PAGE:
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Okay, not a lot of time to write. But I will try to respond.

1. This isn’t personal. I know Dick is a good guy, I assume he feels the same way about me. We both feel it is important to improve understanding of technique in this country. I would love to find common ground, or to persuade him (or be persuaded). My comment about his accusing me (and others) of not knowing what we are talking about was to emphasize that it is easy to criticize the faceless monolith known as the U.S. Ski Team (I’ve been know to do it), but when you do this, you are in fact criticizing a number of talented and dedicated athletes and coaches. Dick can’t accuse the U.S. Ski Team of disseminating bad information without accusing many of these individuals of serious knowledge deficits.

2. Dick demonstrates that he had a far broader knowledge of the literature, particularly the foreign literature, and of anatomy than I have. He points out, for instance, that when I rightly criticized Marty Hall for claiming that the “abs are stabilizers, not movers” I did not accurately describe the location and detailed functions of the different muscles involved. The point remains, though, that the abs are an important source of poling power, and also that skiers 20 years ago underutilized these muscles.

3. I simply disagree with Dick on the importance of the literature in developing technique. This is based on methodological flaws in the few papers I have read along with the simple fact that Dick is far better read than I am and comes to conclusions inconsistent with my experience racing the World Cup, watching the World Cup, and talking to my competitors. The “two oars” in his metaphor, should, in my opinion, be athlete and coach, not athlete and scientist.

4. As another example, I am curious how Smith concluded that V-2 is overused. Was this study done on Red Group skiers? Or did it in fact conclude that less competitive skiers did themselves a disservice when they V-2 as far up a hill as a World Cup skier? At nationals this year, I had a good skate race in part because I was willing to V-1 far more of the course than many of my competitors. This was good for moving me from 20th to 10th place in the country. But against a World Cup field, a skier using V-1 simply could not have held the pace necessary to avoid embarrassing himself. The U.S. Ski Team focuses on the technique it takes to win big races. I am open to the idea that their conclusions may not apply to the vast majority of skiers, but this by no means makes them wrong.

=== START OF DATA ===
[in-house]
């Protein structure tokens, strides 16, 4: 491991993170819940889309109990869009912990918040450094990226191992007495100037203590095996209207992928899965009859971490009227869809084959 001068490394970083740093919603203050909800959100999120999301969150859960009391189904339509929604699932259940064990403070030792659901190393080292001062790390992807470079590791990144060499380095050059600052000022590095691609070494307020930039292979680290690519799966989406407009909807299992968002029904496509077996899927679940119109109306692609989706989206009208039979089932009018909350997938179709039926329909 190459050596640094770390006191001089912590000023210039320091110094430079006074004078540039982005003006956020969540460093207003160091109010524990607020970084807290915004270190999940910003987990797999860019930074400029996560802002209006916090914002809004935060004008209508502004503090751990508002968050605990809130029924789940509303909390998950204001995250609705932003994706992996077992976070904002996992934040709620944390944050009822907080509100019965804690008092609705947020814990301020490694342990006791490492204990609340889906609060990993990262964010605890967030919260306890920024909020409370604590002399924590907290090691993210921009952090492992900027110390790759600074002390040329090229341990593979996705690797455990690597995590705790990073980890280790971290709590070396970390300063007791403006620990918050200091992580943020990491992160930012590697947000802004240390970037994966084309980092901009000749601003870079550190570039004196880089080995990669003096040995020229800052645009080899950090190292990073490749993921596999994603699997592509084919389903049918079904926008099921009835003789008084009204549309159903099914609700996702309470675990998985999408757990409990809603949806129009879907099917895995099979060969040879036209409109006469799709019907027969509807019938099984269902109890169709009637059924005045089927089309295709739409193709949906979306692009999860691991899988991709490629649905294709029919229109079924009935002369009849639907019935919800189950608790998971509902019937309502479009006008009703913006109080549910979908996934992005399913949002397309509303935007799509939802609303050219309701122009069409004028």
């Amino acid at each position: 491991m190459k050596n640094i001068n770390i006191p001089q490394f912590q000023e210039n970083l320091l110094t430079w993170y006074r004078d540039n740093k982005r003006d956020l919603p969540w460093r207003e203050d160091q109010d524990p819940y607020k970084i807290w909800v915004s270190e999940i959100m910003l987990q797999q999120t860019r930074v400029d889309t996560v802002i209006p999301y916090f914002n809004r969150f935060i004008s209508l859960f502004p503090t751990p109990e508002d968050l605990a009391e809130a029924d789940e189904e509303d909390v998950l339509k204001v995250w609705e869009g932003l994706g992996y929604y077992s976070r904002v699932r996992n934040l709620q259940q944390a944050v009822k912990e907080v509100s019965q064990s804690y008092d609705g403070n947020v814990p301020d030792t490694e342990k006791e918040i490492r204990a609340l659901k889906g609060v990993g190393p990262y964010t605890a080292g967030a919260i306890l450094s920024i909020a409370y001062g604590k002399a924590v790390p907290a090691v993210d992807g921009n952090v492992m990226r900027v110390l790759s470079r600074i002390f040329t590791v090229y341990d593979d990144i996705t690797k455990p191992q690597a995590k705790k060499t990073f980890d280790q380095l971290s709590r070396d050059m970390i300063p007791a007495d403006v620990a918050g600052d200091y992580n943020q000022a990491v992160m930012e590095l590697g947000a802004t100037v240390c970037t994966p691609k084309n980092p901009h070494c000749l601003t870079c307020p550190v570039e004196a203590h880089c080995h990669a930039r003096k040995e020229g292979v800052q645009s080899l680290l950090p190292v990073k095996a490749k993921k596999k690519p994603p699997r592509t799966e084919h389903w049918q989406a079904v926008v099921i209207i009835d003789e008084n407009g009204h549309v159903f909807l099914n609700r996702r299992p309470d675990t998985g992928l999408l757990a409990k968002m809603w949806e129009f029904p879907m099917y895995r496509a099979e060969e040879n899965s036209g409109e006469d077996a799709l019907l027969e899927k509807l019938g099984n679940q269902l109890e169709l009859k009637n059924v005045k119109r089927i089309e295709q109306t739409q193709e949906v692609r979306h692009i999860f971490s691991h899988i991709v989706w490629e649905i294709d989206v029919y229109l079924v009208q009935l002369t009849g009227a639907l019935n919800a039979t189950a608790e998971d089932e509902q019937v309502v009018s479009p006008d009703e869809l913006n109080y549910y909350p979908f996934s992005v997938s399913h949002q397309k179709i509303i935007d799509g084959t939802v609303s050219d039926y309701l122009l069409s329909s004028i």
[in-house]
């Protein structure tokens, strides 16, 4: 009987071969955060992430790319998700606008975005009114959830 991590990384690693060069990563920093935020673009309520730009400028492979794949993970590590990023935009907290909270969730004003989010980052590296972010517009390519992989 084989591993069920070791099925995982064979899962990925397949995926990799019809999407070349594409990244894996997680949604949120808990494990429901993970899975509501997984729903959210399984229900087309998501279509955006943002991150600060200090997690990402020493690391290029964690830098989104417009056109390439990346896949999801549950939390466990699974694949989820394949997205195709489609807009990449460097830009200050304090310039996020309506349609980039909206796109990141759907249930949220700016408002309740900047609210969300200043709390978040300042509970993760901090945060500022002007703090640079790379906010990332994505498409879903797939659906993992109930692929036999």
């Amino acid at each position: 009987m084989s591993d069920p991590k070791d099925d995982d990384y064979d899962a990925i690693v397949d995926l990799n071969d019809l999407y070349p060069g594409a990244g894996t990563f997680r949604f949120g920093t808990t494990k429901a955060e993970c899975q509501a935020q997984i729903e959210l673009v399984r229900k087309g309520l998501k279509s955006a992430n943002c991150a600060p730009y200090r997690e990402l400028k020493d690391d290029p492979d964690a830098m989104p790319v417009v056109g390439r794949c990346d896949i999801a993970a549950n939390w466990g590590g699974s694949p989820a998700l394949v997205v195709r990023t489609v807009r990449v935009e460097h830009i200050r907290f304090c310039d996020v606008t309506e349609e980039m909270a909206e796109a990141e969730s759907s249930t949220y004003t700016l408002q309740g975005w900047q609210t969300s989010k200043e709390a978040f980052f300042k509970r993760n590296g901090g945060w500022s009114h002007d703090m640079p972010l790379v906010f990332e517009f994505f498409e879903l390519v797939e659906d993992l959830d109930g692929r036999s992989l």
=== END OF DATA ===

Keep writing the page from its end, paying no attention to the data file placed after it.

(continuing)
5. The issue that started this discussion was the issue of weight transfer. Dick claims no memory of the way I was taught to skate, that is, in three distinct motions: apply power in the direction of the glide ski, glide, and rotate to face the direction of the next glide ski. I could dig up and old PSIA manual where I have seen this prescription if people need proof.

6. The fundamental question here has to do with whether good weight shift is possible when conscious rotation is minimize. Dick notes at the end of his recent article that rotating the femur outward from the pelvis results in an unstable position with the knee buckled in. This may indeed be his experience, but this is the result of a strength deficit on his part. I struggled with the same deficit, particularly on my right side. In my experience, once one develops the piriformis and glute med muscles to the point that they can stabilize the leg with the hip turned out, skating is noticeably faster and more efficient in this position. Given that Dick agrees with the need to keep one foot from falling behind the other, I suspect that we are indeed closer on this issue than the FasterSkier hyped rivalry might otherwise suggest. I am glad that Dick questions the wisdom of the weight transfer I suggest, rather than questioning is physiological possibility, as Marty Hall did.

7. Finally, I am including a few video clips. The first shows the relay from the Calgary Olympics. Note the long poles, which sometimes lead to people planting their poles above their heads. This forces their weight back and minimizes the role of their abdominal muscles in poling. Not also the extensive use of V-1 on the flat, and the awkwardness this creates. In my opinion, we see a much more mechanical technique here as well; many skiers have a “hitch” in their climbing technique.

The next clip is from 1994. Note the difference between Daehlie and Alsgaard.

After that there are a couple clips of Alsgaard and Elofson skiing. Note how easy it is to read the bibs throughout the clips, and how little torso rotation is happening.

Finally, I have included Northug from 2007. Note how even at an incredible tempo his technique remains both compact and fluid. The contrast between this and the awkward flat sprints of the first video is especially compelling.

5 Responses to “Skating”

  1. mnski Says:

    This discussion is very interesting, and a great thing for the sport. I only want to add another example of top skate technique. These biathletes are in the bussiness of skating. Some general things to watch for.